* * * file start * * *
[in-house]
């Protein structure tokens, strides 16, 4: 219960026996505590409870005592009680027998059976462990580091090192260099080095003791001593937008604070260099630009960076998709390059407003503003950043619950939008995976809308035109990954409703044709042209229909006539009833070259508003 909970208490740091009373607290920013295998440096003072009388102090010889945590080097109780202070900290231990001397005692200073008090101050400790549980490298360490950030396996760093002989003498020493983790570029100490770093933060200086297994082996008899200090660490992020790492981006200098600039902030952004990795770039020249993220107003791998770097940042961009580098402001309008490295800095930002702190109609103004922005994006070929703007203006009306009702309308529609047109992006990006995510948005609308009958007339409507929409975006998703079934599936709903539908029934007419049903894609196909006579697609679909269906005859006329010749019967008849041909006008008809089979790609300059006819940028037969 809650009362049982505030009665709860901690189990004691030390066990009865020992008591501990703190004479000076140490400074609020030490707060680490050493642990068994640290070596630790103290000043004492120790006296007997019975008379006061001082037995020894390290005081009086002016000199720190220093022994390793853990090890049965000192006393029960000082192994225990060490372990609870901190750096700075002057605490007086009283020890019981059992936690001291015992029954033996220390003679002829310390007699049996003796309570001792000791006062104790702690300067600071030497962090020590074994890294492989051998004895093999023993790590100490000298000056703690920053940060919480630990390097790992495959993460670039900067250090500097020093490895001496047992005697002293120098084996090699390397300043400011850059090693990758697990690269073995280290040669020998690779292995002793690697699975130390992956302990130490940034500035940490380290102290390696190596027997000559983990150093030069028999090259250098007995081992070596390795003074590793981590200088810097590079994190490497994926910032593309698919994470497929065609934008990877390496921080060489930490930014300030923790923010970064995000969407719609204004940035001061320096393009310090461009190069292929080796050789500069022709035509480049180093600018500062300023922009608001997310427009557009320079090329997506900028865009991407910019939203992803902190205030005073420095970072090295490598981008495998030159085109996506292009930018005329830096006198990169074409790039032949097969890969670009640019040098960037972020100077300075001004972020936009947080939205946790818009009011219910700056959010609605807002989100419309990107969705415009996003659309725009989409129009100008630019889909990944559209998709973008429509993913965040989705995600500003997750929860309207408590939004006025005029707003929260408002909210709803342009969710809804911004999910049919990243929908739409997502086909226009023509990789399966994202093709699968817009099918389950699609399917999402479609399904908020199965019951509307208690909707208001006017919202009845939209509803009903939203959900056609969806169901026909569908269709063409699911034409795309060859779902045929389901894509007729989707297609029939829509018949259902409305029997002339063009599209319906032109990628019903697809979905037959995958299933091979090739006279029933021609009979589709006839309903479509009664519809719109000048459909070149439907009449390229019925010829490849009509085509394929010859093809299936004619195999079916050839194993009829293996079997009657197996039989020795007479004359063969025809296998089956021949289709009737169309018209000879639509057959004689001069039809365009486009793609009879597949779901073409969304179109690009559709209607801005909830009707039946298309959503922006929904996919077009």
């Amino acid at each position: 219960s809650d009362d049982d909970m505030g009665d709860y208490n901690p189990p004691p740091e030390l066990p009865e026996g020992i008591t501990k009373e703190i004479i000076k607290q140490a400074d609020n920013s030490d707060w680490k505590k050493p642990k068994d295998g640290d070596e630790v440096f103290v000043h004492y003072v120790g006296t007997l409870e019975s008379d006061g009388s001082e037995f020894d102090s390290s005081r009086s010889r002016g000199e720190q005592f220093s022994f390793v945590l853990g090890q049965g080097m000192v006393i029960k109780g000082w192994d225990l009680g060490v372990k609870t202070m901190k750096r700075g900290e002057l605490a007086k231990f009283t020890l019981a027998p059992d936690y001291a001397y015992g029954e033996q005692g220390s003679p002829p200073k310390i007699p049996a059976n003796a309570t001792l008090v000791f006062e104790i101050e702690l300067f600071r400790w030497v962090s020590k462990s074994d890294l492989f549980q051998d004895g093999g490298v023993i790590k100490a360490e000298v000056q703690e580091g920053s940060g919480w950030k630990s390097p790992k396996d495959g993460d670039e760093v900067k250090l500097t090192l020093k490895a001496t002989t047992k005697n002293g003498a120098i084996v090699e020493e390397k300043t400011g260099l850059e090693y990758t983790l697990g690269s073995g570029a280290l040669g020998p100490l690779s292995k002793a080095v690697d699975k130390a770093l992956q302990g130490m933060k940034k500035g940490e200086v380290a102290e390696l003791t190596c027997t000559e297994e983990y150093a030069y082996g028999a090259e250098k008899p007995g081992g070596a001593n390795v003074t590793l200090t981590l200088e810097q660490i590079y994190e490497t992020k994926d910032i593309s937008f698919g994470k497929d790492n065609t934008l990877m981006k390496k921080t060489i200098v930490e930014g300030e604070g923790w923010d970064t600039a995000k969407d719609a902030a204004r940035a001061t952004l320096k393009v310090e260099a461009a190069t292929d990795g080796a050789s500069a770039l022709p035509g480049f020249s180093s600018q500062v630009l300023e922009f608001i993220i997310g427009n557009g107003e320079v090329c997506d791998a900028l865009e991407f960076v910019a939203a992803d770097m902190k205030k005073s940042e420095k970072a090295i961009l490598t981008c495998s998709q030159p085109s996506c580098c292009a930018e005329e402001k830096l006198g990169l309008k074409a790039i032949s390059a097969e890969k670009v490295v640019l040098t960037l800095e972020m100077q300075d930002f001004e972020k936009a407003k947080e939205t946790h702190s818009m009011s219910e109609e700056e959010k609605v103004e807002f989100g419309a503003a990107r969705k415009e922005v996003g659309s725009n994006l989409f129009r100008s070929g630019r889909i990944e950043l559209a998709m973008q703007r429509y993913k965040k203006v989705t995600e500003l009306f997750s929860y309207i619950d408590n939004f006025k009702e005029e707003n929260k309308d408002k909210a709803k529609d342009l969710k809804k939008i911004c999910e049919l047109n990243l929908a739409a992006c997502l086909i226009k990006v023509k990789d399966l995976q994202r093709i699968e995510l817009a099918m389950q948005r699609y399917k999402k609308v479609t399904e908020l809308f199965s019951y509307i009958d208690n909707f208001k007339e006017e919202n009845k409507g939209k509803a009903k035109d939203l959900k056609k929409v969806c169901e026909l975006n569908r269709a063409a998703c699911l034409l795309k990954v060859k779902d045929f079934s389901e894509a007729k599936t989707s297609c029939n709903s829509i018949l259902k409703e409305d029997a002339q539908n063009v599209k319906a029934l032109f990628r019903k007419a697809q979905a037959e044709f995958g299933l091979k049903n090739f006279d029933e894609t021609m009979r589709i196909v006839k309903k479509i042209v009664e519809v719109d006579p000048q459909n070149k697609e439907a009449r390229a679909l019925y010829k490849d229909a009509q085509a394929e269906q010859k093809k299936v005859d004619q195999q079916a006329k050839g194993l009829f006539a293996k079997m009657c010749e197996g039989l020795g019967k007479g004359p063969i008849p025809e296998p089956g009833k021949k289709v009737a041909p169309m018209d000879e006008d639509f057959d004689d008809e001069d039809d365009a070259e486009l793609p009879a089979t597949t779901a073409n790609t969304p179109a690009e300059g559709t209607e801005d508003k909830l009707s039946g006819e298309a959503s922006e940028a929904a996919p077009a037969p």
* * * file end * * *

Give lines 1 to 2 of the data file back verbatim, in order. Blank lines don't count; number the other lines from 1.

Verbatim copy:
[in-house]
């Protein structure tokens, strides 16, 4: 219960026996505590409870005592009680027998059976462990580091090192260099080095003791001593937008604070260099630009960076998709390059407003503003950043619950939008995976809308035109990954409703044709042209229909006539009833070259508003 909970208490740091009373607290920013295998440096003072009388102090010889945590080097109780202070900290231990001397005692200073008090101050400790549980490298360490950030396996760093002989003498020493983790570029100490770093933060200086297994082996008899200090660490992020790492981006200098600039902030952004990795770039020249993220107003791998770097940042961009580098402001309008490295800095930002702190109609103004922005994006070929703007203006009306009702309308529609047109992006990006995510948005609308009958007339409507929409975006998703079934599936709903539908029934007419049903894609196909006579697609679909269906005859006329010749019967008849041909006008008809089979790609300059006819940028037969 809650009362049982505030009665709860901690189990004691030390066990009865020992008591501990703190004479000076140490400074609020030490707060680490050493642990068994640290070596630790103290000043004492120790006296007997019975008379006061001082037995020894390290005081009086002016000199720190220093022994390793853990090890049965000192006393029960000082192994225990060490372990609870901190750096700075002057605490007086009283020890019981059992936690001291015992029954033996220390003679002829310390007699049996003796309570001792000791006062104790702690300067600071030497962090020590074994890294492989051998004895093999023993790590100490000298000056703690920053940060919480630990390097790992495959993460670039900067250090500097020093490895001496047992005697002293120098084996090699390397300043400011850059090693990758697990690269073995280290040669020998690779292995002793690697699975130390992956302990130490940034500035940490380290102290390696190596027997000559983990150093030069028999090259250098007995081992070596390795003074590793981590200088810097590079994190490497994926910032593309698919994470497929065609934008990877390496921080060489930490930014300030923790923010970064995000969407719609204004940035001061320096393009310090461009190069292929080796050789500069022709035509480049180093600018500062300023922009608001997310427009557009320079090329997506900028865009991407910019939203992803902190205030005073420095970072090295490598981008495998030159085109996506292009930018005329830096006198990169074409790039032949097969890969670009640019040098960037972020100077300075001004972020936009947080939205946790818009009011219910700056959010609605807002989100419309990107969705415009996003659309725009989409129009100008630019889909990944559209998709973008429509993913965040989705995600500003997750929860309207408590939004006025005029707003929260408002909210709803342009969710809804911004999910049919990243929908739409997502086909226009023509990789399966994202093709699968817009099918389950699609399917999402479609399904908020199965019951509307208690909707208001006017919202009845939209509803009903939203959900056609969806169901026909569908269709063409699911034409795309060859779902045929389901894509007729989707297609029939829509018949259902409305029997002339063009599209319906032109990628019903697809979905037959995958299933091979090739006279029933021609009979589709006839309903479509009664519809719109000048459909070149439907009449390229019925010829490849009509085509394929010859093809299936004619195999079916050839194993009829293996079997009657197996039989020795007479004359063969025809296998089956021949289709009737169309018209000879639509057959004689001069039809365009486009793609009879597949779901073409969304179109690009559709209607801005909830009707039946298309959503922006929904996919077009």